Second year grad assistant Carson Black, who majored in the primate and ecology program, spoke on what CWU’s Museum of Culture and Environment is all about, including information on the museum being open with new guidelines during the pandemic. Black was offered the graduate assistantship a couple weeks after the 2020-2021 academic school year was in session, and students were getting settled back in Ellensburg. However, she has been working for the museum since October 2019. She accepted the offer because she had never worked for a museum, and knew it was an opportunity she could not pass up. She said she has many quarters of field experience, but nothing like this. “I thought doing something different than student teaching as a graduate
Theatre from Page 1 Jerry Dougherty, the theatre arts department production manager, oversees technical elements for shows at CWU. “We have been on a journey of selfstudy of OBS,” Dougherty said. Dougherty said the theatre department did a production last spring entirely online through Zoom. He also said there is a need for more control over what the audience saw, and new ways to tell the story through OBS made it an important tool in the process of the Short Works Festival. “We’ve tried to maintain some of the process that goes with a traditional stage show,” Dougherty said. The show used YouTube to livestream to the audience, which changed the way the audience could interact with the show. “We had totally forgotten about audience feedback and interaction during
Photo courtesy of Carson Black
G.A. Dyana Poffenroth, G.A. Carson Black, Museum Collections Manager Lynn Bethke and Museum Director Hope Amason.
student would be a good opportunity to expand my outreach abilities, and also make more connections on campus and in the community,” Black said. COVID-19 has shut down many businesses; however, that did not stop the staff of the Museum of Culture and Environment from working to educate students and the community. The gallery has stayed open. There can be six people in the gallery at once, but those six people have to be from the same household. Masks are required, especially since the museum is on CWU campus, where the mask requirement applies to the entire grounds. “Outside the museum, there is a contact tracing list, which is optional, but you can put your name and your student email and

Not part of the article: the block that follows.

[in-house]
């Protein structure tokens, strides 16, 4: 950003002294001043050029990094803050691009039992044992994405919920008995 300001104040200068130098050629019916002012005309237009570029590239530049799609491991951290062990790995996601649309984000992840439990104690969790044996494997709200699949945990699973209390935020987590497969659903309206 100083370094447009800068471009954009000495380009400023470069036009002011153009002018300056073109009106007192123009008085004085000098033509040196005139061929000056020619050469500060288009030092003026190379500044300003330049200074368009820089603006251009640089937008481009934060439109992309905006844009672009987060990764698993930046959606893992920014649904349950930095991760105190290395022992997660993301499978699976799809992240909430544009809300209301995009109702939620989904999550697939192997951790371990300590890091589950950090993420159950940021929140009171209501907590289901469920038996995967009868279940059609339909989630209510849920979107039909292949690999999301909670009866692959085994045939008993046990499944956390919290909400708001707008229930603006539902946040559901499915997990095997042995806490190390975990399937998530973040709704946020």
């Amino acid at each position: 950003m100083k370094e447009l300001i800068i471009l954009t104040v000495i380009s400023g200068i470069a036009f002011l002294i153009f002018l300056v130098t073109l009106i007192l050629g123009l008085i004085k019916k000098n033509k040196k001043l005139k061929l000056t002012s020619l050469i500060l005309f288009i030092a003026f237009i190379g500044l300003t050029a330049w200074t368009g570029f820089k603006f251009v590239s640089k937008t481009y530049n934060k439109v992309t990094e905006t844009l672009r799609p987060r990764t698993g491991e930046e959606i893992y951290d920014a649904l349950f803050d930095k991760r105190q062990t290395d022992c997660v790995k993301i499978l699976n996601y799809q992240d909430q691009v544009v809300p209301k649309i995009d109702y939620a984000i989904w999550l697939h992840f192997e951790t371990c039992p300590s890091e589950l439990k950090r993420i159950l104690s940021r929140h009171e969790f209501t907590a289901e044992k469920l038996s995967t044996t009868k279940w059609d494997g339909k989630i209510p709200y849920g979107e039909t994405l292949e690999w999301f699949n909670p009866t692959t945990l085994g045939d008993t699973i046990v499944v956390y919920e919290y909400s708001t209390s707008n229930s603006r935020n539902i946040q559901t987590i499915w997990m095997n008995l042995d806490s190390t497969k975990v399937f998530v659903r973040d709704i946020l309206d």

your phone number just in case we need to do any contact tracing,” Black said. Last year, Black spearheaded the Craft Saturdays events that the museum used to be able to put on, however, they can no longer do them there. Now, the museum has transitioned to doing ideas called CWU Science Stories, where they highlight professors and the work they’ve done on campus. Grad assistants also record science experiments for community members and students to engage with. The goal Black has for visitors to the museum would be “to broaden their horizons.” Many community members may not know that the museum is open to not only the campus, but also the public. “When people come in and see these exhibits, it opens their eyes to the rich
the show … and then people started chatting and reacting to the stories, and that’s an element we don’t usually get,” Dougherty said. The Short Works Festival allows students outside of the theatre department to put their works into the world. “I think the Short Works [Festival] is a good way for not only theatre students to get involved with theatre, but anyone across campus. If they have an idea of a play or even want to try acting there’s a little less stakes in short works,” Galvin said. This year’s festival had stories involving imaginary friends, a monologue from the perspective of a hash brown, and a piece that highlighted the loneliness that some have experienced in the last year. “The Short Works Festival provides an excellent viewport into the things that our students are currently thinking about,” Dougherty said.
Photo byMax Hughes/The Observer
Jerry Dougherty showcases the streaming setup used for the Short Works Festival.